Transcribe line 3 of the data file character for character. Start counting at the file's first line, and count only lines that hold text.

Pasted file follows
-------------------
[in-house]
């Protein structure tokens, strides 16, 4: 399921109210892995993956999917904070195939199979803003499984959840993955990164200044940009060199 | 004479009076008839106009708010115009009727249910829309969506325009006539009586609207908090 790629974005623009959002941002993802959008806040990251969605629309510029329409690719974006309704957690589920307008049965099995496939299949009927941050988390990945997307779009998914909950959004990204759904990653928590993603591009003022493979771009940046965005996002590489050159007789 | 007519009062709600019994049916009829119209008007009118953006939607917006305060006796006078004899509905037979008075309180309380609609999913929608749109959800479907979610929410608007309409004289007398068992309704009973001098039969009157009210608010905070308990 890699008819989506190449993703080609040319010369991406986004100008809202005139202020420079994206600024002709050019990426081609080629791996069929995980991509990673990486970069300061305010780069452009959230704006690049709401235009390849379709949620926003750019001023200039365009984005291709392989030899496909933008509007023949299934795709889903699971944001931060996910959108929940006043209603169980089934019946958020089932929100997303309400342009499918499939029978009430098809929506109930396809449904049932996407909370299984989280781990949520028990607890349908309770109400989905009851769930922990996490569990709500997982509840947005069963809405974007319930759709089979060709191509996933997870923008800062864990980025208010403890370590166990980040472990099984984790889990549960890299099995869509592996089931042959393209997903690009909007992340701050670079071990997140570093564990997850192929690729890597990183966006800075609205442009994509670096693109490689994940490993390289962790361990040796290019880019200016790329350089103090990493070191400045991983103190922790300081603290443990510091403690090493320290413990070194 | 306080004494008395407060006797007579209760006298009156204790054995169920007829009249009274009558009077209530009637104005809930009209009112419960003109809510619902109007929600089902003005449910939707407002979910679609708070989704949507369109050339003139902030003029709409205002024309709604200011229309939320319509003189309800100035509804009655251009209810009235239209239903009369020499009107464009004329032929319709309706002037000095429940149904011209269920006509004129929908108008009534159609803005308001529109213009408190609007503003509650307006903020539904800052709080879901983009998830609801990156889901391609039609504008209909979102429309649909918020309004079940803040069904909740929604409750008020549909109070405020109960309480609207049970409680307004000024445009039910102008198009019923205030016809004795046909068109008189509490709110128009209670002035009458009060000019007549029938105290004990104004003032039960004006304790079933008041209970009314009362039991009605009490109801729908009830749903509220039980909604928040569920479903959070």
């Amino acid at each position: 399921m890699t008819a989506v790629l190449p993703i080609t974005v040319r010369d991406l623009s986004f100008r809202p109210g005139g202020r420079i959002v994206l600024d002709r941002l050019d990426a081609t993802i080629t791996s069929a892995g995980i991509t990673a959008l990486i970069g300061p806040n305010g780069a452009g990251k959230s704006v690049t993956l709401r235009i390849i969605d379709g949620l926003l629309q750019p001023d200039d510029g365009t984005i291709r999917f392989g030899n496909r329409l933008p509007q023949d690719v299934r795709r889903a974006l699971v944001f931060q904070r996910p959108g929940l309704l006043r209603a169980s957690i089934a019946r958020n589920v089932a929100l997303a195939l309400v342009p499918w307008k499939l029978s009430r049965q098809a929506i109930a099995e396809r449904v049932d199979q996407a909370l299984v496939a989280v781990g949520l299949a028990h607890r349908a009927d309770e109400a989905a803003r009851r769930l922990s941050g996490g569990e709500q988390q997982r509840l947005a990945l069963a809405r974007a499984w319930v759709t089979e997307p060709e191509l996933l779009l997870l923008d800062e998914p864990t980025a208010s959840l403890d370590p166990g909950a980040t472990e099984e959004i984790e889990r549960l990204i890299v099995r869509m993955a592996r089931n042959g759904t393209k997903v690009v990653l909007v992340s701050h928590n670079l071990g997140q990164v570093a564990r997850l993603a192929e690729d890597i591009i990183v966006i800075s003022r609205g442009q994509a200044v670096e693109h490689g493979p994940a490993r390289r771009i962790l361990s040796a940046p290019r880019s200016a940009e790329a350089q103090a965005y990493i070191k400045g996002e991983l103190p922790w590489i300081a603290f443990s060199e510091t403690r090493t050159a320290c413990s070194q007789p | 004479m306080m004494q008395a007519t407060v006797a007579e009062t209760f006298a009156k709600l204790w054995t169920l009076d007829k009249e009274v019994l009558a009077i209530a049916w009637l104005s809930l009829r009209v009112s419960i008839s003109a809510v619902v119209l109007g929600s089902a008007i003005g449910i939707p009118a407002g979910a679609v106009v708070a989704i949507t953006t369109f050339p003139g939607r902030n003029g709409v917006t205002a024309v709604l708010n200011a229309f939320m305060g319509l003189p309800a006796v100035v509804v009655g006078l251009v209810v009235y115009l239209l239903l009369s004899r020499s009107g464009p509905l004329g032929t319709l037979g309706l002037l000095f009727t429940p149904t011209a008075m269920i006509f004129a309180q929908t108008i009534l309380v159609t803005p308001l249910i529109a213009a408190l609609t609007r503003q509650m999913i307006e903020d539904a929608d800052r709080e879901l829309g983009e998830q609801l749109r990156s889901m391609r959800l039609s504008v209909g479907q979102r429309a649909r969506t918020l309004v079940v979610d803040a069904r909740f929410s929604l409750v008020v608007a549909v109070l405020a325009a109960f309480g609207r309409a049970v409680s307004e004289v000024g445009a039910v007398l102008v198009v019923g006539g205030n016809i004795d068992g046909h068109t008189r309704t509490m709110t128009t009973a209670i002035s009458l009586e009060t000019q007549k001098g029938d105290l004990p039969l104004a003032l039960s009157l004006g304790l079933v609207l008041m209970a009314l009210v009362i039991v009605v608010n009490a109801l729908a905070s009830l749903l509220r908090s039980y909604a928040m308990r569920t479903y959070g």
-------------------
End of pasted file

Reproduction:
């Amino acid at each position: 399921m890699t008819a989506v790629l190449p993703i080609t974005v040319r010369d991406l623009s986004f100008r809202p109210g005139g202020r420079i959002v994206l600024d002709r941002l050019d990426a081609t993802i080629t791996s069929a892995g995980i991509t990673a959008l990486i970069g300061p806040n305010g780069a452009g990251k959230s704006v690049t993956l709401r235009i390849i969605d379709g949620l926003l629309q750019p001023d200039d510029g365009t984005i291709r999917f392989g030899n496909r329409l933008p509007q023949d690719v299934r795709r889903a974006l699971v944001f931060q904070r996910p959108g929940l309704l006043r209603a169980s957690i089934a019946r958020n589920v089932a929100l997303a195939l309400v342009p499918w307008k499939l029978s009430r049965q098809a929506i109930a099995e396809r449904v049932d199979q996407a909370l299984v496939a989280v781990g949520l299949a028990h607890r349908a009927d309770e109400a989905a803003r009851r769930l922990s941050g996490g569990e709500q988390q997982r509840l947005a990945l069963a809405r974007a499984w319930v759709t089979e997307p060709e191509l996933l779009l997870l923008d800062e998914p864990t980025a208010s959840l403890d370590p166990g909950a980040t472990e099984e959004i984790e889990r549960l990204i890299v099995r869509m993955a592996r089931n042959g759904t393209k997903v690009v990653l909007v992340s701050h928590n670079l071990g997140q990164v570093a564990r997850l993603a192929e690729d890597i591009i990183v966006i800075s003022r609205g442009q994509a200044v670096e693109h490689g493979p994940a490993r390289r771009i962790l361990s040796a940046p290019r880019s200016a940009e790329a350089q103090a965005y990493i070191k400045g996002e991983l103190p922790w590489i300081a603290f443990s060199e510091t403690r090493t050159a320290c413990s070194q007789p | 004479m306080m004494q008395a007519t407060v006797a007579e009062t209760f006298a009156k709600l204790w054995t169920l009076d007829k009249e009274v019994l009558a009077i209530a049916w009637l104005s809930l009829r009209v009112s419960i008839s003109a809510v619902v119209l109007g929600s089902a008007i003005g449910i939707p009118a407002g979910a679609v106009v708070a989704i949507t953006t369109f050339p003139g939607r902030n003029g709409v917006t205002a024309v709604l708010n200011a229309f939320m305060g319509l003189p309800a006796v100035v509804v009655g006078l251009v209810v009235y115009l239209l239903l009369s004899r020499s009107g464009p509905l004329g032929t319709l037979g309706l002037l000095f009727t429940p149904t011209a008075m269920i006509f004129a309180q929908t108008i009534l309380v159609t803005p308001l249910i529109a213009a408190l609609t609007r503003q509650m999913i307006e903020d539904a929608d800052r709080e879901l829309g983009e998830q609801l749109r990156s889901m391609r959800l039609s504008v209909g479907q979102r429309a649909r969506t918020l309004v079940v979610d803040a069904r909740f929410s929604l409750v008020v608007a549909v109070l405020a325009a109960f309480g609207r309409a049970v409680s307004e004289v000024g445009a039910v007398l102008v198009v019923g006539g205030n016809i004795d068992g046909h068109t008189r309704t509490m709110t128009t009973a209670i002035s009458l009586e009060t000019q007549k001098g029938d105290l004990p039969l104004a003032l039960s009157l004006g304790l079933v609207l008041m209970a009314l009210v009362i039991v009605v608010n009490a109801l729908a905070s009830l749903l509220r908090s039980y909604a928040m308990r569920t479903y959070g």